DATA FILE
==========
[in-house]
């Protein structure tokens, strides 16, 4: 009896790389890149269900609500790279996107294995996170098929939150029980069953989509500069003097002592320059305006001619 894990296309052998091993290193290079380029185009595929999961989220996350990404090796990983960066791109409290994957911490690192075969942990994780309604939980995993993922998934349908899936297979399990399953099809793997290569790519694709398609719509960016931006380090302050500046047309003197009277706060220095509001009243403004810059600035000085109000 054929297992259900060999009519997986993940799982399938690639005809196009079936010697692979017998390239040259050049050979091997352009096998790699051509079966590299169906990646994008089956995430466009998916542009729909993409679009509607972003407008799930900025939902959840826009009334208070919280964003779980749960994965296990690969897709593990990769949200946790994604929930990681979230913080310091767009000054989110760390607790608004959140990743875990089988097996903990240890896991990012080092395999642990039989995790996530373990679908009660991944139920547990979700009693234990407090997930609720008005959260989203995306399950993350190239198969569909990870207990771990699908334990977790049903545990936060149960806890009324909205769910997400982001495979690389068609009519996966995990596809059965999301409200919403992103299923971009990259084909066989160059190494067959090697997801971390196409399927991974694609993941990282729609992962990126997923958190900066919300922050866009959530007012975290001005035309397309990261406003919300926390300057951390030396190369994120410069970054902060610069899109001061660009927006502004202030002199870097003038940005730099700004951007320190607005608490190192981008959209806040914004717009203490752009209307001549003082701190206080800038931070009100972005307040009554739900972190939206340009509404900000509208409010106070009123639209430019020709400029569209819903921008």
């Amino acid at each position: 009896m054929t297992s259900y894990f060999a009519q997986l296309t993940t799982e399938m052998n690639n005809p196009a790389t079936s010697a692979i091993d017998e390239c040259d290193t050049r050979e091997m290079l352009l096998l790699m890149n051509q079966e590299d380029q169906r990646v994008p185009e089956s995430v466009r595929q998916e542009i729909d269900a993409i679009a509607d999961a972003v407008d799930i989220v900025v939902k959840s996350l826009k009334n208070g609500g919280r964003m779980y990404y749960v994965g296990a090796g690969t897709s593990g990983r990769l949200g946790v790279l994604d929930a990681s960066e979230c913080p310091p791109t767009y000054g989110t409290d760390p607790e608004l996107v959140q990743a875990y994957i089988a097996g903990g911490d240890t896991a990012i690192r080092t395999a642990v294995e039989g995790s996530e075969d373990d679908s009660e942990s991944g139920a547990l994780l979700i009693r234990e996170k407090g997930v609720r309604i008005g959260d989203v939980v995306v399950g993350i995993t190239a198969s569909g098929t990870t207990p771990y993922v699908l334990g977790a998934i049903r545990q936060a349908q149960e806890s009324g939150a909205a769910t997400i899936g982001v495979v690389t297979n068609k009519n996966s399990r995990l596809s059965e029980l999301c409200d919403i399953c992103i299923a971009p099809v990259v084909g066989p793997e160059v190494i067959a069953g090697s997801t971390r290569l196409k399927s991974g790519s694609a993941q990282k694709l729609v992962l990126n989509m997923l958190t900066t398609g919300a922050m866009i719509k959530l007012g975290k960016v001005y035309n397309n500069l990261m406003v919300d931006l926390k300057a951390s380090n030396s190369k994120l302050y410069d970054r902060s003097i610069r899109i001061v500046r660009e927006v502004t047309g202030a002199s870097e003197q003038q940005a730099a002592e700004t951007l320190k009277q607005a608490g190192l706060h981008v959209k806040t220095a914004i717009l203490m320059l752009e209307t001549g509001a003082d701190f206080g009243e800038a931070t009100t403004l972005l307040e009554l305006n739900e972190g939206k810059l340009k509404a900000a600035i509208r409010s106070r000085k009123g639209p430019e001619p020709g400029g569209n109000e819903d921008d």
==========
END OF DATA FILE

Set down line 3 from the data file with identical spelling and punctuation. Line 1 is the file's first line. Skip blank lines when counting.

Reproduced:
């Amino acid at each position: 009896m054929t297992s259900y894990f060999a009519q997986l296309t993940t799982e399938m052998n690639n005809p196009a790389t079936s010697a692979i091993d017998e390239c040259d290193t050049r050979e091997m290079l352009l096998l790699m890149n051509q079966e590299d380029q169906r990646v994008p185009e089956s995430v466009r595929q998916e542009i729909d269900a993409i679009a509607d999961a972003v407008d799930i989220v900025v939902k959840s996350l826009k009334n208070g609500g919280r964003m779980y990404y749960v994965g296990a090796g690969t897709s593990g990983r990769l949200g946790v790279l994604d929930a990681s960066e979230c913080p310091p791109t767009y000054g989110t409290d760390p607790e608004l996107v959140q990743a875990y994957i089988a097996g903990g911490d240890t896991a990012i690192r080092t395999a642990v294995e039989g995790s996530e075969d373990d679908s009660e942990s991944g139920a547990l994780l979700i009693r234990e996170k407090g997930v609720r309604i008005g959260d989203v939980v995306v399950g993350i995993t190239a198969s569909g098929t990870t207990p771990y993922v699908l334990g977790a998934i049903r545990q936060a349908q149960e806890s009324g939150a909205a769910t997400i899936g982001v495979v690389t297979n068609k009519n996966s399990r995990l596809s059965e029980l999301c409200d919403i399953c992103i299923a971009p099809v990259v084909g066989p793997e160059v190494i067959a069953g090697s997801t971390r290569l196409k399927s991974g790519s694609a993941q990282k694709l729609v992962l990126n989509m997923l958190t900066t398609g919300a922050m866009i719509k959530l007012g975290k960016v001005y035309n397309n500069l990261m406003v919300d931006l926390k300057a951390s380090n030396s190369k994120l302050y410069d970054r902060s003097i610069r899109i001061v500046r660009e927006v502004t047309g202030a002199s870097e003197q003038q940005a730099a002592e700004t951007l320190k009277q607005a608490g190192l706060h981008v959209k806040t220095a914004i717009l203490m320059l752009e209307t001549g509001a003082d701190f206080g009243e800038a931070t009100t403004l972005l307040e009554l305006n739900e972190g939206k810059l340009k509404a900000a600035i509208r409010s106070r000085k009123g639209p430019e001619p020709g400029g569209n109000e819903d921008d």